A PROPOSAL to acknowledge the role of religion in any future constitution for Scotland has provoked a stringent response from secular groups.
Both the Humanist Society Scotland (HSS) and the Scottish Secular Society (SSS) have voiced objection to the suggestion that an independent Scotland should formally recognise the prominence of faith groups in its written constitution.
The proposition emerged during a meeting convened by the Church of Scotland, where representatives of various religious groups discussed the future role of faith in Scottish society.
Spencer Fildes, chair of the SSS, said: "In the likelihood of Scotland becoming an independent nation, we would welcome any government review of the constitution to ensure Scottish citizens from all backgrounds are proportionally represented and no specific privilege is awarded to any faith group.
"[We] … strongly support the right of religion to be 'broadly' recognized, to further enshrine the human right of 'freedom of religion' and to be constitutionally equal with 'freedom from religion'.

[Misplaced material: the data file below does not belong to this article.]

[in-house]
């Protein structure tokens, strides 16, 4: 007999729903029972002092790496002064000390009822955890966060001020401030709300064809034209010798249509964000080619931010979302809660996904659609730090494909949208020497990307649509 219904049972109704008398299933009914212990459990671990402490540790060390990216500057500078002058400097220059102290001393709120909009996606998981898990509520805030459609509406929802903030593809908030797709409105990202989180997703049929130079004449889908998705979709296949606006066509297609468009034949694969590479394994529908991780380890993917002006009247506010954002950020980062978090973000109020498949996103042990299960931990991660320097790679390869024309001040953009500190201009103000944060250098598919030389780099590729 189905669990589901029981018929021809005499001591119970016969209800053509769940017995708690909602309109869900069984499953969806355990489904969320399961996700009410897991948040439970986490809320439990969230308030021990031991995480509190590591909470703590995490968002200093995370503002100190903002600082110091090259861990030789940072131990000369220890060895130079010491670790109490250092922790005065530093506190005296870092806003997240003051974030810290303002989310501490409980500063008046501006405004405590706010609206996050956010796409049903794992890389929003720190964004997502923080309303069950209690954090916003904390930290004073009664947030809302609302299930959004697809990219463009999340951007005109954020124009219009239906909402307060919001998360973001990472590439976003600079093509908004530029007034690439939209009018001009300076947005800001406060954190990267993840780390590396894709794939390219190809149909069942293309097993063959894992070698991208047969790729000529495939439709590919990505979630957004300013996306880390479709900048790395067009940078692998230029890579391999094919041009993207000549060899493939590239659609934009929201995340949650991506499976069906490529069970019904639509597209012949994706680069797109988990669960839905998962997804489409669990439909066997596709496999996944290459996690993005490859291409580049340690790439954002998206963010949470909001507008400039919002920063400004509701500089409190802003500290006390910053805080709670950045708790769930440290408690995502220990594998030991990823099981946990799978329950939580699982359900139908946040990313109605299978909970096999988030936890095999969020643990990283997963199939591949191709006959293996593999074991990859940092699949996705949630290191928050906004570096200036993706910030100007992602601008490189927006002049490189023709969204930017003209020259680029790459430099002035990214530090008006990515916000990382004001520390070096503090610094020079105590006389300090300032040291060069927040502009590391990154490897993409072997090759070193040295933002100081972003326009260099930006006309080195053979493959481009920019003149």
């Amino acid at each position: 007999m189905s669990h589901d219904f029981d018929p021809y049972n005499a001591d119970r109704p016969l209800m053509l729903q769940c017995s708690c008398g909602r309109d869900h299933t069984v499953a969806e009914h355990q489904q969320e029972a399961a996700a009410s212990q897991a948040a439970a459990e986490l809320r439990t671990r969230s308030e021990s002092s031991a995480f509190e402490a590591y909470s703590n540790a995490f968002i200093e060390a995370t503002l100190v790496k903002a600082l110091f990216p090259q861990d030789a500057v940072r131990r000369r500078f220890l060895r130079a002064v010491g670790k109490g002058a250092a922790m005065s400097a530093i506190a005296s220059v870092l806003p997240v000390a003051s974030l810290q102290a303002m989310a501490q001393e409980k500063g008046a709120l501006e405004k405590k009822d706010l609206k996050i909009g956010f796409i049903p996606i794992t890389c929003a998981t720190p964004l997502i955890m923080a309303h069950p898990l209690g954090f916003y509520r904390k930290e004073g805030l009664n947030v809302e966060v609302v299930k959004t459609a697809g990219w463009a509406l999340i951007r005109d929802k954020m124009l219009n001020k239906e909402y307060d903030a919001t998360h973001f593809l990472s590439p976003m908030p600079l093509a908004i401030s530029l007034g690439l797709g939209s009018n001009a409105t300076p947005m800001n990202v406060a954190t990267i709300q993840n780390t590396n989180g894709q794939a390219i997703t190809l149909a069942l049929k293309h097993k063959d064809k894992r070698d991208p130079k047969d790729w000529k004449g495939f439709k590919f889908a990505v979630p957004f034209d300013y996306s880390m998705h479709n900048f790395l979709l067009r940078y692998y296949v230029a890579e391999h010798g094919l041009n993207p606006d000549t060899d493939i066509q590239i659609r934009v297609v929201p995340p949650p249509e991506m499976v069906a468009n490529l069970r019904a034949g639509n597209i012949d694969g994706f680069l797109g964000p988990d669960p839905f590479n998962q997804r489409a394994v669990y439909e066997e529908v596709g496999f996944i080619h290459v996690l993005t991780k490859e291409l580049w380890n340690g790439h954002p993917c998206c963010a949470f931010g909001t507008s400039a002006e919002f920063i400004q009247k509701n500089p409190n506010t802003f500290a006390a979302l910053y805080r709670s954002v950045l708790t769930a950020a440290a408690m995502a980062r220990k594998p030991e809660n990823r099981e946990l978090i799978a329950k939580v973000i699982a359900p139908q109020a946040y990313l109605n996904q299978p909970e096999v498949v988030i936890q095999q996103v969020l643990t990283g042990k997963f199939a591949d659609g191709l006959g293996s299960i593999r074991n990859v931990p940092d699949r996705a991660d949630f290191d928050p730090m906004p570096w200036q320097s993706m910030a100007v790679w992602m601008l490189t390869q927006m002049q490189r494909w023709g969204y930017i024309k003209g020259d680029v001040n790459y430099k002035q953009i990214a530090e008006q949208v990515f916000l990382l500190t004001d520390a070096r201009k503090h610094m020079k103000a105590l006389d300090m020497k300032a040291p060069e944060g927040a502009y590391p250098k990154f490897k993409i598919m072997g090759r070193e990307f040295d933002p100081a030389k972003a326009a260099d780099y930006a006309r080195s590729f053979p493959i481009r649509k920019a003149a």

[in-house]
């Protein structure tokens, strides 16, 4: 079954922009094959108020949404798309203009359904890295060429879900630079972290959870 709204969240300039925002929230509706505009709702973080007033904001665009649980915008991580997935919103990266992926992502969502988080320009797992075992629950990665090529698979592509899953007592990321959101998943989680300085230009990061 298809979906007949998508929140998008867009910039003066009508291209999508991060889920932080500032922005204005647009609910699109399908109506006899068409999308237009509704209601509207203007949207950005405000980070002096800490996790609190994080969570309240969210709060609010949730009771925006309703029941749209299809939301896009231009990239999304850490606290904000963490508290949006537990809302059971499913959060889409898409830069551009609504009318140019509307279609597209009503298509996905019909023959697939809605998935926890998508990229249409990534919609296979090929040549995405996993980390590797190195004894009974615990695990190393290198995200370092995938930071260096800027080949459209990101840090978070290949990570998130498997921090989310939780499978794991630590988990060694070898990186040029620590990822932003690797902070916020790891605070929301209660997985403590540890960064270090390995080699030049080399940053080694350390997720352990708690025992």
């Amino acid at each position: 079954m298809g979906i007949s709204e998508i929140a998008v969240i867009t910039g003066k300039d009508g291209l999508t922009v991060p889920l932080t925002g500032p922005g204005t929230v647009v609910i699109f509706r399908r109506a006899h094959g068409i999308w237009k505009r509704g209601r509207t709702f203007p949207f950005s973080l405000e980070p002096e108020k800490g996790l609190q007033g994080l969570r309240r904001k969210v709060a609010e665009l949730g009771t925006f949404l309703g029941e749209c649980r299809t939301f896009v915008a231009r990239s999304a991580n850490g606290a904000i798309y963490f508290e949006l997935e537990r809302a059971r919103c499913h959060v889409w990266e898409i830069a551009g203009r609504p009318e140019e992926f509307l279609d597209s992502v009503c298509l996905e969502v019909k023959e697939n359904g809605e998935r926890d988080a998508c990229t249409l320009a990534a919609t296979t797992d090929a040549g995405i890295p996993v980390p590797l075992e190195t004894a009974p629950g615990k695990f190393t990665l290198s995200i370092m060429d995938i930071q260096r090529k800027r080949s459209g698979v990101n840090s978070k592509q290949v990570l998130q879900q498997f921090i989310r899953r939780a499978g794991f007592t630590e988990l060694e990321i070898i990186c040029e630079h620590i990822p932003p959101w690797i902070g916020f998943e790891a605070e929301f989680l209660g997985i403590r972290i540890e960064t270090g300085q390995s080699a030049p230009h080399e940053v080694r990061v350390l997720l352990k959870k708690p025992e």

"Religious bodies must not be appointed to any special privilege or position and such positions must not be enshrined under any new or amended constitution, especially to the exclusion of other groups."
Douglas McLellan, chief executive of the Humanist Society Scotland, added: "No group should be given a special recognition over any other and we call upon the Scottish Government, when it releases its draft constitution, to ensure that it represents all of the people of Scotland."
The religious representatives called for a proper recognition of religious belief as "'an important reflection of Scotland's wider society'.
MSP Dave Thompson, convener of the Christians for Independence group, defended the plan on his Twitter account.
He said: "Freedom for religious conscience and expression must be in constitution or new Scotland is not worth a candle. Some want religion banished from public square. It needs explicit protection."
A Scottish Government spokesman said it had no plans to alter the legal status of any religion and would honour its obligations under the European Convention on Human Rights.